At home my mother Doris was repairing a damaged easy chair on the table and my 15 month old brother Allen was asleep in his pram. He was suffering with measles.I was reading my comic.
About 7pm the sirens sounded and we put on the light in the cellar and i released the bolts on the connecting doors.These doors had been put in to connect all twelve houses on one side of Rock Lane in Pitsmoor,Sheffield. Two of the cellars had been reinforced so that all the family's could get together in safe cellars. Only one problem, Allen had got the measles and we could not mix with the other children,so we sat at the bottom of our cellar steps on our own.
All was well.The bombs started to drop quite soon and they got nearer and louder and about 8pm one bomb was dropped some 50 yds away from our home in Fitzalan Street. Our light went out and all the pots,pans and food on the shelves on the cellar head came down the stone steps on to us.This was my first experiance of fear in the war.We struggled to find candles and matches. Some one from the reinforced cellars came to see if we were ok but did not ask us to join them because of the measles.The bombs kept dropping and were all round us.It appears that the bombs were meant for the steelworks some two miles away from our home but they were off target and dropped on our homes and the city centre.
My dad was on fire watch on the roof of the steel works and could hear and see the bombs dropping on Pitsmoor.
After midnight things quietened down a little in Pitsmoor but bombs could be heard going off until 2am.By then we had no electricity,no water and no gas. my dad then came home to see if we were ok,as he had heard that many houses had been hit near by.We were shaken but alive.Many people did not survive.We had all our windows broken and dirt and soot was everywhere.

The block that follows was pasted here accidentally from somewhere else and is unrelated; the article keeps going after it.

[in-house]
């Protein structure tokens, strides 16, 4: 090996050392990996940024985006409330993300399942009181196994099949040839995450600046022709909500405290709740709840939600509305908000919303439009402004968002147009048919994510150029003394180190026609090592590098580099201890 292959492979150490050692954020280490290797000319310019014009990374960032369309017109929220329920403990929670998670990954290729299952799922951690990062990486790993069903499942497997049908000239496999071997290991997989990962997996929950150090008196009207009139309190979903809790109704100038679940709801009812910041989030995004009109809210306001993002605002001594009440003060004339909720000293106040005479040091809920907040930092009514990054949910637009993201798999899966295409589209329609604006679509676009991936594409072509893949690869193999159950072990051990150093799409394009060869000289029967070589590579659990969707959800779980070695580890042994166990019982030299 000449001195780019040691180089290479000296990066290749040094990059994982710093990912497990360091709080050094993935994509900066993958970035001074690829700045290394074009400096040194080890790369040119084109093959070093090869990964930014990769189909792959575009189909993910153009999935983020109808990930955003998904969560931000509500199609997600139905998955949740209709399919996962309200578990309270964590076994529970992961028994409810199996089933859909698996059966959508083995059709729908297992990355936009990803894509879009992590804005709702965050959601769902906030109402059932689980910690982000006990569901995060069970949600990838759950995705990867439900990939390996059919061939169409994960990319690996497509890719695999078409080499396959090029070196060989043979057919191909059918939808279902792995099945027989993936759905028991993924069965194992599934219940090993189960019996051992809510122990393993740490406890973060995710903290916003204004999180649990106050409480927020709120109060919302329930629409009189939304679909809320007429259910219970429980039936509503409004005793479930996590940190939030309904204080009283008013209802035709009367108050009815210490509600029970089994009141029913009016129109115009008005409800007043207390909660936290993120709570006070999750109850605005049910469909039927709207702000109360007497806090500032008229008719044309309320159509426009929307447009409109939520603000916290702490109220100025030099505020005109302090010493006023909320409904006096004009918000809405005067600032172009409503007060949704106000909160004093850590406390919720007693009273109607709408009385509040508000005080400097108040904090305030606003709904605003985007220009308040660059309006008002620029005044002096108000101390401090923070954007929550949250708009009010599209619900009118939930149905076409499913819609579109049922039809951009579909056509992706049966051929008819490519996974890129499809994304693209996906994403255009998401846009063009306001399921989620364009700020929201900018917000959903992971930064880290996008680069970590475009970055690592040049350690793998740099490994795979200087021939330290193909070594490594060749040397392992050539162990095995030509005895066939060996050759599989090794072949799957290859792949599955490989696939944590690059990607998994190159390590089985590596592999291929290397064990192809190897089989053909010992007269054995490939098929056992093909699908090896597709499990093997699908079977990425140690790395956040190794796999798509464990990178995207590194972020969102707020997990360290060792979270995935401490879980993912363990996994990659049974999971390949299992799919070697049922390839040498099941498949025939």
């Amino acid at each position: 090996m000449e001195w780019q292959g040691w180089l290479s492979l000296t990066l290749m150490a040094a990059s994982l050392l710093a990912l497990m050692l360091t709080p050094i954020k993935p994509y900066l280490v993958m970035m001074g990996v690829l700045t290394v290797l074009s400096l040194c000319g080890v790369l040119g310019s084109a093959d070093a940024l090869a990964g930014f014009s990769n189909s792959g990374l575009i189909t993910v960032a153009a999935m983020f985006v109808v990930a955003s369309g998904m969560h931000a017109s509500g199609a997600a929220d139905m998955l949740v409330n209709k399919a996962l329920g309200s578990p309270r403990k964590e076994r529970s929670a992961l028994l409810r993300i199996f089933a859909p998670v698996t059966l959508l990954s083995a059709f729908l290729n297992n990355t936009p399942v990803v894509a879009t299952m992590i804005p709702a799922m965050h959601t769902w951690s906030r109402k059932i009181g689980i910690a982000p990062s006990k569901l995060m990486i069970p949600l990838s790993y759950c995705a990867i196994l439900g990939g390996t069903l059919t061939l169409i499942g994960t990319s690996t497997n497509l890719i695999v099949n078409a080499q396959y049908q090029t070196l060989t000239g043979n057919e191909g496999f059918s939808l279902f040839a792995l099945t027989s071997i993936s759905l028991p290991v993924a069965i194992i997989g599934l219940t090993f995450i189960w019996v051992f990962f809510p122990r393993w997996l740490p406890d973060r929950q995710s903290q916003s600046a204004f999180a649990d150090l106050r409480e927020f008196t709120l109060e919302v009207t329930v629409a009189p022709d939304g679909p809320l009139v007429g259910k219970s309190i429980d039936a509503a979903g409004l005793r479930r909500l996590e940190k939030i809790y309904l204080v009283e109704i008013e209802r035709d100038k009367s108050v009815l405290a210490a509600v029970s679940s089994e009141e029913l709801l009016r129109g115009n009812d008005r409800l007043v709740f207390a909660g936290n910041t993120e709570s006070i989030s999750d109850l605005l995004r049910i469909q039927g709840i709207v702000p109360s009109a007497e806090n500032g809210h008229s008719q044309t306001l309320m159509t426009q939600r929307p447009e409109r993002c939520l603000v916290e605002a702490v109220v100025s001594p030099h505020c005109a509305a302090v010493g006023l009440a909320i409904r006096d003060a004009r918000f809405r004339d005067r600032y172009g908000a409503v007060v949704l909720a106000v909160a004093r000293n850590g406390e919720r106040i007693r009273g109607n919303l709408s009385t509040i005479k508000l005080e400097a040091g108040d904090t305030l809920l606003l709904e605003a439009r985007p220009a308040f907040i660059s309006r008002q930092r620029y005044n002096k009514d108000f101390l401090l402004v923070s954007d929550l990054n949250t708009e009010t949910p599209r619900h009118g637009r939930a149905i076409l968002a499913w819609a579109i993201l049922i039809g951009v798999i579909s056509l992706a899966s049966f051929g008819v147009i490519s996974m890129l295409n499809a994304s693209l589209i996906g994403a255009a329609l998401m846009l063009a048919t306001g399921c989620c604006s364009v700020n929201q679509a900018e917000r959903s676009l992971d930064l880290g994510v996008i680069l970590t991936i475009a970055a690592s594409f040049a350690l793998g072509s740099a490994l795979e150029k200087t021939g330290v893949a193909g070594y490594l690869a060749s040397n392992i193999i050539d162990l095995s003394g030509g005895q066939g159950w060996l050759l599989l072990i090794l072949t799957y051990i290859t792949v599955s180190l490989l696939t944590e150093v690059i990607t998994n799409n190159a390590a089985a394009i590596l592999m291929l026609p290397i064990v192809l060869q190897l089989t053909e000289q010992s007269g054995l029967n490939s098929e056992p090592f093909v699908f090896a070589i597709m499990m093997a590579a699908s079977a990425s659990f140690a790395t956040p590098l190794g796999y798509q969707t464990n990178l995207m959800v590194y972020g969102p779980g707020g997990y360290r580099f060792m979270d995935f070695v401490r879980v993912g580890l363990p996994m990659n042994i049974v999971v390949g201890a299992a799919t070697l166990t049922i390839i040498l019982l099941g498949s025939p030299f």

Around 4am the all clear sounded and i was put to bed while my parents cleared up the broken glass.
Next morning in daylight the scene was terrible.Everywere you could see rubble,mud dirt, burst sand bags,broken glass,smoke coming from the homes that had been hit,water shooting in the air from burst pipes and occasionally a delayed time bomb going off, an unforgettable sight.
By 9am everyone was clearing up and helping each other.We children could not go to school and did not for about 3 months.However we started to collect pieces of shrapnel from the bombs and shells,these became our prizes of war.This shrapnel along with a burnt out incendry bomb which had been put out by my dad on the roof of Firth Browns were on show on our mantle piece for some time to come.
By lunch time the water bowsers were on the street and we all queued with buckets,kettles and anything that would hold water.Later stand pipes were erected and we had to get water from them.
On that night of the 12th of December 1940 nearly 300 hundred planes attacked Sheffield and over 700 people died.Many were injured.At least 12 bombs dropped in a radius of 100 yards from our home.We had been the lucky ones.
On the 15th the bombers came back and this time the steel works were hit along with more homes but not as severe as on the 12th.We had gone to live at my aunt's home in Walkley and were outside watching the bombs exploding on the works some 6 miles away.
in the space of 3 days that was My War.After that Sheffield only had sparodic raids and an odd bomb being jetisoned by the planes on or after raids on Manchester and Liverpool.
on a lighter note all my friends and family were avid Sheffield Wednesday fans and when we found out that Sheffield United had been bombed,we all cheered and for some time we sang a little ditty about Hitler bombing United.

Evening mate,thanks for that it's helpful. Maybe I'm reducing them too much before posting without any need. Great thread this and so informative.

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On 30/04/2021 at 17:05, scram said:

 

 

Did you know there were 2 Russian units and 1 American fighting their way to Berlin

 

When it looked like they might arrive in Berlin at a similar time - or the Americans may even beat the Russians to the city - Stalin diverted one of his units to head off the Americans by impeding their ability to cross a river (forgot what it's called) that was the last obstacle before the yanks had a free run to Berlin?

 

That's probably how Berlin got divided into east and west

I always thought the Americans just stopped going for Berlin and left it to the Soviets as a "reward", even though like you kinda said the Americans would have reached it first? Stalin was also got the two commanders/armies competing against each other for who would reach the city first.